• condensation synthesis
      • monomers linked together (=anabolized) to form polymers
      • through the release of H2O
      • with energy supplied by a nucleotide sugar (e.g. ADP-glucose)

      monosaccharides, disaccharides and polysaccharides:

      • condensation synthesis reactions link two monosaccharide monomers
      • forming one disaccharide molecule and one H2O molecule
      • repeated additions of monosaccharides produces a polysaccharide

      fatty acids, glycerol and triglycerides

      • three separate condensation synthesis reactions
      • link three fatty acid monomers to a single glycerol monomer
      • forming one triglyceride molecule and three H2O molecules

      amino acids and polypeptides:

      • two amino acid monomers are linked to form a dipeptide
      • releasing one H2O molecule
      • repeated condensation synthesis reactions produce polypeptides (=proteins)

      6. Catabolism is the breakdown of complex molecules into simpler molecules including the hydrolysis of macromolecules into monomers.

      • hydrolysis
        • polymers broken down (= catabolized) into monomers (as in digestion)
        • with H2O used as a source of -H and a -OH group
        • catalyzed by enzymes
        • a polysaccharides can be broken down into monosaccharides
        • H2O molecules used as a sources of -H and a -OH groups
        • catalyzed by enzymes

        fatty acids, glycerol and triglycerides:

        • a triglyceride is broken down into one glycerol and three fatty acid molecules
        • with three H2O molecules used as a sources of -H and a -OH groups
        • catalyzed by enzymes

        amino acids and polypeptides:

        • a polypeptide is broken down into separate amino acid molecules
        • with H2O molecules used as a sources of -H and a -OH groups
        • catalyzed by enzymes

        Applications and skills:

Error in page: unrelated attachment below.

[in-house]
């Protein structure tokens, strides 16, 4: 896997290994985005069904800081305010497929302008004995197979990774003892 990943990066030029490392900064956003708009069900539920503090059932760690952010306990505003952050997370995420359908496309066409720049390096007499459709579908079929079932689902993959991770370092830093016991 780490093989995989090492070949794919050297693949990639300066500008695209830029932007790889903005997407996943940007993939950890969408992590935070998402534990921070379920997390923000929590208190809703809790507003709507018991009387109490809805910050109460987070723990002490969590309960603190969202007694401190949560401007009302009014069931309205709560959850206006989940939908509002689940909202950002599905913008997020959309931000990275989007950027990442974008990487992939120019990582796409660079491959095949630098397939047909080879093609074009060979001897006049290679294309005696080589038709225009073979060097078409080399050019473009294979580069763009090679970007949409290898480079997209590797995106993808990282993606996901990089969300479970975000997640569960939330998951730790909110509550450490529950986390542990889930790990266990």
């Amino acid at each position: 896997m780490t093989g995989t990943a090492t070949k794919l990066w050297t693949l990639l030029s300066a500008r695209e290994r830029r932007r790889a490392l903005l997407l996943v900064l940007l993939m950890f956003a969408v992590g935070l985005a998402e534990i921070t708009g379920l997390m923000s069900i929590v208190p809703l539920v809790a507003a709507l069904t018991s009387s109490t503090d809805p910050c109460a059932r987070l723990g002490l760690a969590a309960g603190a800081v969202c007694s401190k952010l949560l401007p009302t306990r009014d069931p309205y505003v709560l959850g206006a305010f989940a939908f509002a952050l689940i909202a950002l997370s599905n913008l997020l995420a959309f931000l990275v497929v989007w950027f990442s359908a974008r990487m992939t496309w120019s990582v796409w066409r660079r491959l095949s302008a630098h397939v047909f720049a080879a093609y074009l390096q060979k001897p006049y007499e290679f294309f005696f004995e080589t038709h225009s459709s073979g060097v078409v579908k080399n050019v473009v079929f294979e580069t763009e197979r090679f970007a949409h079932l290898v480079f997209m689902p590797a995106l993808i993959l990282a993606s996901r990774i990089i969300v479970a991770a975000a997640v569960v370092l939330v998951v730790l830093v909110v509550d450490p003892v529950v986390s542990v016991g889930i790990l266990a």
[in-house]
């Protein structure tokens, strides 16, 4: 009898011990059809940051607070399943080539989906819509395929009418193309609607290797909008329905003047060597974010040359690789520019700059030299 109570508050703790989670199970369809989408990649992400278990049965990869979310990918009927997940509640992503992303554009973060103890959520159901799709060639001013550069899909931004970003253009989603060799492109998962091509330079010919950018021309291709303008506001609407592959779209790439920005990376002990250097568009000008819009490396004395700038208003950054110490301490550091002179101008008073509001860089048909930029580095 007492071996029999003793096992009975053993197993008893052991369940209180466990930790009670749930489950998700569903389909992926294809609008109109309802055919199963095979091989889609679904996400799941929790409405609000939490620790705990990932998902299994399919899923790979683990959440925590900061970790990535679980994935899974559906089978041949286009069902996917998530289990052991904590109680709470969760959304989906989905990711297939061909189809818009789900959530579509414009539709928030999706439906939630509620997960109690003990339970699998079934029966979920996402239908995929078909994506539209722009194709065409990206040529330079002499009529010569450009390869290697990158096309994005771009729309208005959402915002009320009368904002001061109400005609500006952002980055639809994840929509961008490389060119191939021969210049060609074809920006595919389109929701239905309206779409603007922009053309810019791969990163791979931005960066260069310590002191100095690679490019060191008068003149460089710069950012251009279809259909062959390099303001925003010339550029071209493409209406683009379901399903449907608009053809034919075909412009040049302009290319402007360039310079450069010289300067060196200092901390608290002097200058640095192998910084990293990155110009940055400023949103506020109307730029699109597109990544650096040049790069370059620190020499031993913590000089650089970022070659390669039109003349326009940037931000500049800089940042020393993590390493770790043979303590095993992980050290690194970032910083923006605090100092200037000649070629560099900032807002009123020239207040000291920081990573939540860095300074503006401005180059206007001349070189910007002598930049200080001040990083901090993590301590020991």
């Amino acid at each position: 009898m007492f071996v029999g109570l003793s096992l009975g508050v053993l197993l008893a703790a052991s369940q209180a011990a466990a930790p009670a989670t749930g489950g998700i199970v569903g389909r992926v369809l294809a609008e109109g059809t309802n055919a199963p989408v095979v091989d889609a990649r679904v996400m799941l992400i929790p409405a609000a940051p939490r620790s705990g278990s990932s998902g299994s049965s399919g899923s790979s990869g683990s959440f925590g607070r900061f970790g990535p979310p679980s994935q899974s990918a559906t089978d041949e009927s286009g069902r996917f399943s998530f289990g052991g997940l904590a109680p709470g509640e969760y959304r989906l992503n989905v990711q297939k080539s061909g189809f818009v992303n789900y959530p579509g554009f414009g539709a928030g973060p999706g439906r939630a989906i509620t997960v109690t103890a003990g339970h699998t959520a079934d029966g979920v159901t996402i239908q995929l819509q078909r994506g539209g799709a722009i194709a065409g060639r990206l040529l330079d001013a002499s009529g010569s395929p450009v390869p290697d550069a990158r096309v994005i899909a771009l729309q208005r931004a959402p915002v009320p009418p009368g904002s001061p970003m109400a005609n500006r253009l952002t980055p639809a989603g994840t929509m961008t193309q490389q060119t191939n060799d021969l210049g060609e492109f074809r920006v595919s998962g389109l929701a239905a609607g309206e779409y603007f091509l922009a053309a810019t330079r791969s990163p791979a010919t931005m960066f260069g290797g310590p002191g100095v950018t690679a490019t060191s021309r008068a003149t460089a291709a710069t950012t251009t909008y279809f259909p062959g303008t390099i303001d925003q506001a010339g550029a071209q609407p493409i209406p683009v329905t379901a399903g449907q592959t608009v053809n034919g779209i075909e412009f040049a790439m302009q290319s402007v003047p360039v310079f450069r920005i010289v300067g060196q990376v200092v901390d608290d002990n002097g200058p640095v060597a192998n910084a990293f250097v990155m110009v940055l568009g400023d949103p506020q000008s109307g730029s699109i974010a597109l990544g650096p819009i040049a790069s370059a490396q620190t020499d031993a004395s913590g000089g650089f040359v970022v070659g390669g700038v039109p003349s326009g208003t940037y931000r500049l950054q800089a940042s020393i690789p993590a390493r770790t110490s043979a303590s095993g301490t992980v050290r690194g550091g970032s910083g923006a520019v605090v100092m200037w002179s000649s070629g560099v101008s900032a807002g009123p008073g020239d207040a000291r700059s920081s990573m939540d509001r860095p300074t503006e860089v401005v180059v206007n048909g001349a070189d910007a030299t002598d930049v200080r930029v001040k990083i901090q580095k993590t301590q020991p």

• Application: Urea as an example of a compound that is produced by living organisms but can also be artificially synthesised.

        Skill: Drawing molecular diagrams of glucose, ribose, a saturated fatty acid and a generalized amino acid.

        Skill: Identification of biochemicals such as sugars, lipids or amino acids from molecular diagrams.

        Guidance: Only the ring forms of D-ribose, alpha–D-glucose and beta-D-glucose are expected in drawings.

        Alcohol Fermentation

        Another familiar fermentation process is alcohol fermentation (Figure 2), which produces ethanol, an alcohol. The alcohol fermentation reaction is the following:

        Figure 2 The reaction resulting in alcohol fermentation is shown.

        The fermentation of pyruvic acid by yeast produces the ethanol found in alcoholic beverages (Figure 3). If the carbon dioxide produced by the reaction is not vented from the fermentation chamber, for example in beer and sparkling wines, it remains dissolved in the medium until the pressure is released. Ethanol above 12 percent is toxic to yeast, so natural levels of alcohol in wine occur at a maximum of 12 percent.

        Figure 3 Fermentation of grape juice to make wine produces CO2 as a byproduct. Fermentation tanks have valves so that pressure inside the tanks can be released.

        Again, the purpose of this process is not to produce ethanol, but rather to convert NADH back into NAD + so that glycolysis can continue.

        Respiration is a three-step process that includes glycolysis, the Krebs cycle, and a bunch of electrons being pushed around the membranes of mitochondria. Together they take that energy out of the sugar-related molecules. Glucose is combined with oxygen and releases usable energy, carbon dioxide, and water.

        Cells can use that extra energy to power their functions. The energy isn't just floating around. It's stored in an excitable compound called ATP (adenosine triphosphate). ATP is the power molecule used by all the cells of an organism to power the secondary reactions that keep us alive. You may also hear about other power molecules like NADH, NADPH, or FADH. These are equally important as ATP, but they are used less often. We exhale carbon dioxide when we breathe. That CO2 comes from the breakdown of glucose in our mitochondria. As we just told you, plants can take in that carbon dioxide and use it to make sugars. Did you know that plants also create CO2? They might not breathe it out the way we do, but plants need energy too. They break down sugars in their cells and release CO2 just like us.

        Part 2: Mitochondrial Metabolism and Cell Decisions

        00:00:08.09 Hi.
        00:00:09.22 My name is Jared Rutter,
        00:00:11.00 and I'm a Professor in the Department of Biochemistry
        00:00:13.06 and an Investigator of the Howard Hughes Medical Institute
        00:00:16.17 at the University of Utah.
        00:00:18.03 And I'm gonna tell you in this second part of my series
        00:00:20.28 about what I believe to be a very important role of mitochondria,
        00:00:25.14 and their metabolism,
        00:00:27.15 in controlling how cells make decisions.